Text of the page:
Book Review: The Hidden City (Garza Twins Book 3) by David Bowles

 

Reviewed by Cris Rhodes

DESCRIPTION OF THE BOOK: When Carol and Johnny learn of the Ollamat, an ancient stone that can channel savage magic, they convince their parents to take them to the cloud forests of Oaxaca. With Pingo’s help, they search for the legendary city where it has been protected for a thousand years. But the twins aren’t the only ones hunting for the Ollamat. After it is stolen, they must travel through an emerald mirror into the beautiful yet dangerous Tlalocan: the paradise of the rain god. To retrieve the stone, they must face talking apes and forest elementals, rock worms and vicious elves, demons of lightning, and something even more unexpected: the souls of people they have watched die. As always, they are aided by allies old and new, though nothing can quite prepare them for the biggest foe of all – a member of their very family.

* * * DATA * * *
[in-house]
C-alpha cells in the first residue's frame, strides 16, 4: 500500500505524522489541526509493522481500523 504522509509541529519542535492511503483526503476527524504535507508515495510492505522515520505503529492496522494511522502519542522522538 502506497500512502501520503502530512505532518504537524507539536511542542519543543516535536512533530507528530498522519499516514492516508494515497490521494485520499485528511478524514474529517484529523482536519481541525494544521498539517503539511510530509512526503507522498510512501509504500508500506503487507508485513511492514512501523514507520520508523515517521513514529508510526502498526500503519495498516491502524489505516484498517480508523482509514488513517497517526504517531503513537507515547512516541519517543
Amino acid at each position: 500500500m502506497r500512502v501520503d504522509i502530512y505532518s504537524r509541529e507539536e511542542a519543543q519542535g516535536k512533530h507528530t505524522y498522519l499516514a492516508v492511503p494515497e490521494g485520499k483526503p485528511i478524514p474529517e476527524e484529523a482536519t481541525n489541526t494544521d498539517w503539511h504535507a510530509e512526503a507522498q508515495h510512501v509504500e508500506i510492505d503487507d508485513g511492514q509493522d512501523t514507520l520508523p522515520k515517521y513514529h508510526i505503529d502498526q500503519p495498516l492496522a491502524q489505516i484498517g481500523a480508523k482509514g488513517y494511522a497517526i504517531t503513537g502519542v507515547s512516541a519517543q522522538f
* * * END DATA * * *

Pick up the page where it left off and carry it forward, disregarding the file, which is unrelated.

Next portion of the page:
MY TWO CENTS: As with the first two books in the Garza Twins series, The Hidden City follows a similar structure: Carol and Johnny Garza, twin shapeshifters, learn more about their heritage and powers, uncovering a dire plot that must be foiled. This time, Carol and Johnny go in search of the Ollamat, a stone created from the heart of one of the ancestors, another in a set of twins who could wield savage magic. Along the way, however, Carol and Johnny learn that their uncle is a member of a militaristic force bent on eradicating naguales, or shapeshifters like Carol, Johnny, and their mother. Their lives are further thrown into turmoil when their hunt for the Ollamat requires that they once more travel into mythical lands, navigating a series of planes inhabited by the dead. The plot takes Carol and Johnny on another magical journey and sets the stage for future entries into the series.